Does this picture make you flinch? Clare Short says graphic images like this stop people caring

CLARE SHORT last night issued a heartfelt plea for aid agencies to help her break the vicious cycle of aid appeals, like Sudan, which were diverting resources from long-term development.

She warned that people found endless humanitarian appeals "unbearable and they become depressed".

"The pictures come in, they flinch and turn away."

Her outspoken analysis provoked immediate denunciation from some aid agencies.

Ms Short, the Cabinet minister in charge of the Department for International Development, told a London conference organised by Dispatches from Disaster Zones that overseas aid should target longer-term development problems, to strike at the heart of many disasters.

She said that the current crisis in Sudan - where an estimated 350,000 people are starving after decades of civil war - was the result of political breakdown, not an act of God.

But she warned: "In recent years, there has been an increase in humanitarian aid and a reduction of aid for development.

"If it is all humanitarian we are just going round in an endless cycle that never reaches a solution. The cycle is fantastically destructive."

While politicians and aid groups should be focusing on the world's capacity for progress in areas like educational standards and fighting poverty, the public at large was developing compassion fatigue, Ms Short said.

"People get really angry when they think progress is possible but the steps aren't being taken politically," she said.

"Out of genuine compassion, we are trapped in a destructive cycle that is preventing us mobilising the political will to go forward."

Ms Short urged aid agencies to talk to her about switching the emphasis of their work towards longer-term development and improving public awareness.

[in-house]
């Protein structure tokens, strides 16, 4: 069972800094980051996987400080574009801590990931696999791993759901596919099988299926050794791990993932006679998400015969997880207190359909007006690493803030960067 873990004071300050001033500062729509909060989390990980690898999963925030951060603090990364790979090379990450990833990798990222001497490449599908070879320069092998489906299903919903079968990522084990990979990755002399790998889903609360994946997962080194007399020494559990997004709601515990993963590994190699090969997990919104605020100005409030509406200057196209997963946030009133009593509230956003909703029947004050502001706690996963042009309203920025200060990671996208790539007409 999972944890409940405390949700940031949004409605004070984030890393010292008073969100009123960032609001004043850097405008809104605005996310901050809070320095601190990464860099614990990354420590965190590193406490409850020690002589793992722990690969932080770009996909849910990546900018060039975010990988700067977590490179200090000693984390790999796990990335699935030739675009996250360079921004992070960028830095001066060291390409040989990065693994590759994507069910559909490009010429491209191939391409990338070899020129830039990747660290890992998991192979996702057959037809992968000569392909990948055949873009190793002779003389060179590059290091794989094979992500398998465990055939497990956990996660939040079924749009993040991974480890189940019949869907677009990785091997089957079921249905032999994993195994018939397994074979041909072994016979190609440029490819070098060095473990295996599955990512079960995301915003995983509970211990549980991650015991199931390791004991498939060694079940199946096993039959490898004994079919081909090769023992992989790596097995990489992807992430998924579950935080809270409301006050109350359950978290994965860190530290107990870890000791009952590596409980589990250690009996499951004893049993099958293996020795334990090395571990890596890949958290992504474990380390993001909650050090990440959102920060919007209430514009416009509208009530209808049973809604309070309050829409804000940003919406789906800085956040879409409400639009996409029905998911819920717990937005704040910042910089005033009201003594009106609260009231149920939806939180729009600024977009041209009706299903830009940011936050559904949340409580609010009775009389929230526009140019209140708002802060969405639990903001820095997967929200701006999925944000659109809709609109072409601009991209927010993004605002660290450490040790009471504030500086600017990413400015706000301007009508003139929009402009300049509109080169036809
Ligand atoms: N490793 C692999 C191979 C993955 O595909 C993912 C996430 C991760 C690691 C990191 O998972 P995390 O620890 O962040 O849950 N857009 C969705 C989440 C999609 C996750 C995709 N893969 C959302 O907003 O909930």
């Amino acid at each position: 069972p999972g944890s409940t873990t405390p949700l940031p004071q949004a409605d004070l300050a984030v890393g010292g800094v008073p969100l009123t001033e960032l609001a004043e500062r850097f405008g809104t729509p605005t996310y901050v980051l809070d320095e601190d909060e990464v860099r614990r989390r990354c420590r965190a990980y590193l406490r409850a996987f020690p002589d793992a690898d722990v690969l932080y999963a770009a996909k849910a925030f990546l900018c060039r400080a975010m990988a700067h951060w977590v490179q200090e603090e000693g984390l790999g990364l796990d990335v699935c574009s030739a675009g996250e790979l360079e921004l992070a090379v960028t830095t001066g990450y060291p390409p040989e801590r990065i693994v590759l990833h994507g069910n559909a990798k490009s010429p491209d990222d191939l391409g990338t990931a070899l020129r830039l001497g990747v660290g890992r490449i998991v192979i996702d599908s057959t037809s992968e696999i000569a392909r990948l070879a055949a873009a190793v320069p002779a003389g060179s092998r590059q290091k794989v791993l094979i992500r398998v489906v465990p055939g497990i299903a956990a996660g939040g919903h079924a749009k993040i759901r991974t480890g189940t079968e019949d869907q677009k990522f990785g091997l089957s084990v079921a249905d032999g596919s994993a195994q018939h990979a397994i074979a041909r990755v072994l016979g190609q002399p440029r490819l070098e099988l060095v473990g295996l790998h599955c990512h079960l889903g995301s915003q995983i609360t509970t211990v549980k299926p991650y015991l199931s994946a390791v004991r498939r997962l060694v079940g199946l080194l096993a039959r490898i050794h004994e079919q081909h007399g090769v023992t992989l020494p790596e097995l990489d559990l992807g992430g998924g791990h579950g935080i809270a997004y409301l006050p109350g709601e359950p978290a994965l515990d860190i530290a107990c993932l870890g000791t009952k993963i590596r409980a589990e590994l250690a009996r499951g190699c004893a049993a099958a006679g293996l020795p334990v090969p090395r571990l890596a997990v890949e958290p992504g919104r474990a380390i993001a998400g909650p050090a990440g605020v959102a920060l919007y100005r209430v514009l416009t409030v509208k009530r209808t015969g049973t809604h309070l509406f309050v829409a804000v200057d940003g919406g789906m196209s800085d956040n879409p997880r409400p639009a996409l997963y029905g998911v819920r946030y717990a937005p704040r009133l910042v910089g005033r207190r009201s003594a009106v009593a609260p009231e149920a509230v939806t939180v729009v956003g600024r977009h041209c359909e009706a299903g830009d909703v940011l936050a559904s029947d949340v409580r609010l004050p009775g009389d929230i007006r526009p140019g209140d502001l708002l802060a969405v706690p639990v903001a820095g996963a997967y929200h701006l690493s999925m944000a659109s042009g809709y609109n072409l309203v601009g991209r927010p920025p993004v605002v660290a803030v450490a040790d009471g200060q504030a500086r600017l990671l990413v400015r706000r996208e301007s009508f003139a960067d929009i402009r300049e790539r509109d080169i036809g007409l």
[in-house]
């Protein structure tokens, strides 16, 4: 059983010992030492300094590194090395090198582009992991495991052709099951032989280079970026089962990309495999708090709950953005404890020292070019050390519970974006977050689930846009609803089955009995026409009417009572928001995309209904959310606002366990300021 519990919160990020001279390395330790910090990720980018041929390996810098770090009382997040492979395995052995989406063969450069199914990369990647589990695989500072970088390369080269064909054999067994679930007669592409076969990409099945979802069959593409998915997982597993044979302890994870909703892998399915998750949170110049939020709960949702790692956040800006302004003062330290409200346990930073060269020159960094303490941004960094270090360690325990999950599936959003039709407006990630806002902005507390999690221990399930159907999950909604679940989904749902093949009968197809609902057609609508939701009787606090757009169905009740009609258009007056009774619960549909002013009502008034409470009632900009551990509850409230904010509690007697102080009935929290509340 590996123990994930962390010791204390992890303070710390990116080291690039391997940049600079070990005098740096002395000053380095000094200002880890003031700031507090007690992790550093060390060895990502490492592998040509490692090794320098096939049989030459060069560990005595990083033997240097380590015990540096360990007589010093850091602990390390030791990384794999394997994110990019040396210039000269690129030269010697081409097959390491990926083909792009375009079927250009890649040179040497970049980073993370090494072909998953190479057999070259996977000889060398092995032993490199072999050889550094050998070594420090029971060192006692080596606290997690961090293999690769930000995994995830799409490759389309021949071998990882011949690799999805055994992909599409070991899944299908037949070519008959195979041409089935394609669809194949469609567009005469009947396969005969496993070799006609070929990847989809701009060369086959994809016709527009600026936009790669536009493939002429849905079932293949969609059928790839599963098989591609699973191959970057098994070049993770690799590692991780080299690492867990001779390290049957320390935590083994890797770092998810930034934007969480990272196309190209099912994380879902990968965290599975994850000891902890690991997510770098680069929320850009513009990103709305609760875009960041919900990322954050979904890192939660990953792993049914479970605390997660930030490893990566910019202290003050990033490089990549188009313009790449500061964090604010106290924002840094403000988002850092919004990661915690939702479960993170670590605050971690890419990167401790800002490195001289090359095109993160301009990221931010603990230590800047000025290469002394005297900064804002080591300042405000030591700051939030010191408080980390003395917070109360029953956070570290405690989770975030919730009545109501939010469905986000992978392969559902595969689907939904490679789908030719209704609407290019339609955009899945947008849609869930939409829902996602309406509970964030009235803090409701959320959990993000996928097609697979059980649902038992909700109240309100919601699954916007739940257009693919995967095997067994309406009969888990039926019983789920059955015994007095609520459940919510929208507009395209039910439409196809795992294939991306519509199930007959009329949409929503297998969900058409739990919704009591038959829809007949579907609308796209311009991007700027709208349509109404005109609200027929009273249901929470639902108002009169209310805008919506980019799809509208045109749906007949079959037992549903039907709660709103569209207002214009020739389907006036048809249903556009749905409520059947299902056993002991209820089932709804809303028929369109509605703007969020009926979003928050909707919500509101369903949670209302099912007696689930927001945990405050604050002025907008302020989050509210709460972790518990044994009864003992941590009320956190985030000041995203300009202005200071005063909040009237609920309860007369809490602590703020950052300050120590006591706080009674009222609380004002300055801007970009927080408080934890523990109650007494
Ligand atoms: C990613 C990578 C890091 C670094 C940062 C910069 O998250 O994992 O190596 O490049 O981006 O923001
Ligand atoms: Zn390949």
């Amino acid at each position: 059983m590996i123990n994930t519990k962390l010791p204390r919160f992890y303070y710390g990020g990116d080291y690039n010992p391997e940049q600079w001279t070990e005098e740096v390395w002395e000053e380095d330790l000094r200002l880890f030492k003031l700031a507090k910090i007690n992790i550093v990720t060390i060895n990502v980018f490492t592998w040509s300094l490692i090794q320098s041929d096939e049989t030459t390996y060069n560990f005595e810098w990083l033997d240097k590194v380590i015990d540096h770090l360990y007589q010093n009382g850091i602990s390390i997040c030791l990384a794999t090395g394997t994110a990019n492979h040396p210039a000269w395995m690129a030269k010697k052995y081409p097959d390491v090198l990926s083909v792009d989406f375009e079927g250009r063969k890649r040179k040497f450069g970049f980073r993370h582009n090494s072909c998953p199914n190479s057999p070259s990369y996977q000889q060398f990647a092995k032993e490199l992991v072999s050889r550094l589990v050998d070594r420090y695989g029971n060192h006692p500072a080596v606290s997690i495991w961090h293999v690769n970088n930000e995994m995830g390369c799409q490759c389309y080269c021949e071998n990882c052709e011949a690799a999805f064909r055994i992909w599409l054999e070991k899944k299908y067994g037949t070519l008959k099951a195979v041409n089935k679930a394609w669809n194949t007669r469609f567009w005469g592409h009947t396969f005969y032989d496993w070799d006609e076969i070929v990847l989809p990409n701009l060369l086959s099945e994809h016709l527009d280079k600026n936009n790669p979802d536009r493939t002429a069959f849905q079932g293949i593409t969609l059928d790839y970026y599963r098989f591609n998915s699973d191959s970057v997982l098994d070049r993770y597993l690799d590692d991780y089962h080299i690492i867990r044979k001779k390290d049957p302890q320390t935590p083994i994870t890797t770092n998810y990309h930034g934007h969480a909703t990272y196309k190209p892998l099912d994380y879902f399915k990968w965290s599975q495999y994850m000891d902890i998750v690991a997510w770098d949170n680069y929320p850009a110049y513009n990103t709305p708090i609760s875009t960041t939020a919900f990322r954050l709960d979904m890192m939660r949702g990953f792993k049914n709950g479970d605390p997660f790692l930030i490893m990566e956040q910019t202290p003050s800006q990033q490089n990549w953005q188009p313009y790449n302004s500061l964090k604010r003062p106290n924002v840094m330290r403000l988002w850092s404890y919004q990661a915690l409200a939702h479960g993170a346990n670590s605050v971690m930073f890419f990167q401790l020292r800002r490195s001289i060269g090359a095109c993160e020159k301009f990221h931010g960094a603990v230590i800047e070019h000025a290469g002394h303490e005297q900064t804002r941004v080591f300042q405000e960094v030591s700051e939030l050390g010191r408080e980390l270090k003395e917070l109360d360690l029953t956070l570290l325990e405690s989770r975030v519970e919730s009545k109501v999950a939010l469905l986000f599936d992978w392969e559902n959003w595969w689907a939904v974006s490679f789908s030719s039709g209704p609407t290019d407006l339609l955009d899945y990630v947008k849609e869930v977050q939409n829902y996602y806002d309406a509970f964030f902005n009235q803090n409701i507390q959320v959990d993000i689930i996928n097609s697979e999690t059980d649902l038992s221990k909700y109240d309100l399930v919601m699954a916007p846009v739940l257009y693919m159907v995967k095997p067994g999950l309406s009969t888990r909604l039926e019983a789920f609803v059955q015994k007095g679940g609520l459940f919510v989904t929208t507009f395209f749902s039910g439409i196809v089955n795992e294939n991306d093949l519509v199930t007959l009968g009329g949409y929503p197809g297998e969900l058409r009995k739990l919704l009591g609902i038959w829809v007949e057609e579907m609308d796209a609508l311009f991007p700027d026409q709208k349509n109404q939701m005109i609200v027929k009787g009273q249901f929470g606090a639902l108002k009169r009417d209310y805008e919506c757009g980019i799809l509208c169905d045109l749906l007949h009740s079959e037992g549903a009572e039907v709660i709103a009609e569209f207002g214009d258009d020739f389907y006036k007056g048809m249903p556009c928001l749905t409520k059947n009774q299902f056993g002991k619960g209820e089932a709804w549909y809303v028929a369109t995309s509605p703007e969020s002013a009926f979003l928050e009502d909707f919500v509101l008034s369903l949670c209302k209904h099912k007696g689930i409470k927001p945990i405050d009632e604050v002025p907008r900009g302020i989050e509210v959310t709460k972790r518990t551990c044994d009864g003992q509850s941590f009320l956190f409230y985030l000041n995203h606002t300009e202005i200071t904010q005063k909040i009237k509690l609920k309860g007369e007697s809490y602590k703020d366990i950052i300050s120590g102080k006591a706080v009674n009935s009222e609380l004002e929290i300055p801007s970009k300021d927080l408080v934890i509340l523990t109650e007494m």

"What I'd like to consider is that we cease to do those kinds of appeals. We could do positive advertising.

"I don't believe there is a lack of compassion among people, but there is a deep despondency that is paralysing."

But Peter Walker, director of disaster policy for the International Federation of Red Cross and Red Crescent Societies, said last night: "It is a little bit like blaming 999 crews because we have a lot of road accidents."

He described Ms Short's speech as "good analysis, wrong conclusion".

Alberto Navarro, director of the European Community Humanitarian Office, said: "Humanitarians aren't at all responsible for conflicts. These confrontations between humanitarians and development - we are two sides of the same coin. We have the same objectives."

But he warned that Ms Short's speech could provoke a switch in emphasis to "trade not aid" - encouraging poorer countries to develop their economies while limiting the supply of overseas aid.

"Unfortunately, in the present world, trade and aid are needed. Appeals are not only for raising money but also for raising awareness."

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